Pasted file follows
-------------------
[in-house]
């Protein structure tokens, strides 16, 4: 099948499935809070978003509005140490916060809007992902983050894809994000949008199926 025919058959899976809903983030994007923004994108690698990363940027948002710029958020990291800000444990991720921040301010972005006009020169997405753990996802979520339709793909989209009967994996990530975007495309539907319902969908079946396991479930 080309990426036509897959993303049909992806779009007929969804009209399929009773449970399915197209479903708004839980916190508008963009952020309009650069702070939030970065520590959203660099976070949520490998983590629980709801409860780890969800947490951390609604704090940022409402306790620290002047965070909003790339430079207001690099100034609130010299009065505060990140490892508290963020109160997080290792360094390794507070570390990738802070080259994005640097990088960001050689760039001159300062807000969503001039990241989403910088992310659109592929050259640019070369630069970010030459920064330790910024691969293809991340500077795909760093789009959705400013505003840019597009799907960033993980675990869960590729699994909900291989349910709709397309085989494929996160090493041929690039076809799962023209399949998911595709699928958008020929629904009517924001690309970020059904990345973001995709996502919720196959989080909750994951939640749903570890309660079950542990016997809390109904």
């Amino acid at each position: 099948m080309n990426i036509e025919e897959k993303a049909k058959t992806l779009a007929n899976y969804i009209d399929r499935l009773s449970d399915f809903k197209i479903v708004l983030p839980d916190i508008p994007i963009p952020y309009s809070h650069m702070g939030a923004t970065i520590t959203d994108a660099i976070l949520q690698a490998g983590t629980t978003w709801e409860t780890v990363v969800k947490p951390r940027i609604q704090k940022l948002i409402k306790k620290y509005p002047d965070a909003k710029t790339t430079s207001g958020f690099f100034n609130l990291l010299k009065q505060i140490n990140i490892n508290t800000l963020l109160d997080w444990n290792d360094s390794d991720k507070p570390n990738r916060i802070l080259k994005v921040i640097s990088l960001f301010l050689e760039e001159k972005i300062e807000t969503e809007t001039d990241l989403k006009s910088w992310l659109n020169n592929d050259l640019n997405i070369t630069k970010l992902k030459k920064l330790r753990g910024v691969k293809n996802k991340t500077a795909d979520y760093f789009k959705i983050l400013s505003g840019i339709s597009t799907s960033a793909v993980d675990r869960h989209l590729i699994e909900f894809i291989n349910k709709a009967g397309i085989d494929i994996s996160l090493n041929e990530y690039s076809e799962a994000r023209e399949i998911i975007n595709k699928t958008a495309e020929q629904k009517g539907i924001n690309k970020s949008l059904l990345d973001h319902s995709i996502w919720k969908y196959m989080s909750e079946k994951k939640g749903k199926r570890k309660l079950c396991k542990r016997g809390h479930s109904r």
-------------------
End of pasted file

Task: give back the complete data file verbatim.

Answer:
[in-house]
């Protein structure tokens, strides 16, 4: 099948499935809070978003509005140490916060809007992902983050894809994000949008199926 025919058959899976809903983030994007923004994108690698990363940027948002710029958020990291800000444990991720921040301010972005006009020169997405753990996802979520339709793909989209009967994996990530975007495309539907319902969908079946396991479930 080309990426036509897959993303049909992806779009007929969804009209399929009773449970399915197209479903708004839980916190508008963009952020309009650069702070939030970065520590959203660099976070949520490998983590629980709801409860780890969800947490951390609604704090940022409402306790620290002047965070909003790339430079207001690099100034609130010299009065505060990140490892508290963020109160997080290792360094390794507070570390990738802070080259994005640097990088960001050689760039001159300062807000969503001039990241989403910088992310659109592929050259640019070369630069970010030459920064330790910024691969293809991340500077795909760093789009959705400013505003840019597009799907960033993980675990869960590729699994909900291989349910709709397309085989494929996160090493041929690039076809799962023209399949998911595709699928958008020929629904009517924001690309970020059904990345973001995709996502919720196959989080909750994951939640749903570890309660079950542990016997809390109904």
């Amino acid at each position: 099948m080309n990426i036509e025919e897959k993303a049909k058959t992806l779009a007929n899976y969804i009209d399929r499935l009773s449970d399915f809903k197209i479903v708004l983030p839980d916190i508008p994007i963009p952020y309009s809070h650069m702070g939030a923004t970065i520590t959203d994108a660099i976070l949520q690698a490998g983590t629980t978003w709801e409860t780890v990363v969800k947490p951390r940027i609604q704090k940022l948002i409402k306790k620290y509005p002047d965070a909003k710029t790339t430079s207001g958020f690099f100034n609130l990291l010299k009065q505060i140490n990140i490892n508290t800000l963020l109160d997080w444990n290792d360094s390794d991720k507070p570390n990738r916060i802070l080259k994005v921040i640097s990088l960001f301010l050689e760039e001159k972005i300062e807000t969503e809007t001039d990241l989403k006009s910088w992310l659109n020169n592929d050259l640019n997405i070369t630069k970010l992902k030459k920064l330790r753990g910024v691969k293809n996802k991340t500077a795909d979520y760093f789009k959705i983050l400013s505003g840019i339709s597009t799907s960033a793909v993980d675990r869960h989209l590729i699994e909900f894809i291989n349910k709709a009967g397309i085989d494929i994996s996160l090493n041929e990530y690039s076809e799962a994000r023209e399949i998911i975007n595709k699928t958008a495309e020929q629904k009517g539907i924001n690309k970020s949008l059904l990345d973001h319902s995709i996502w919720k969908y196959m989080s909750e079946k994951k939640g749903k199926r570890k309660l079950c396991k542990r016997g809390h479930s109904r």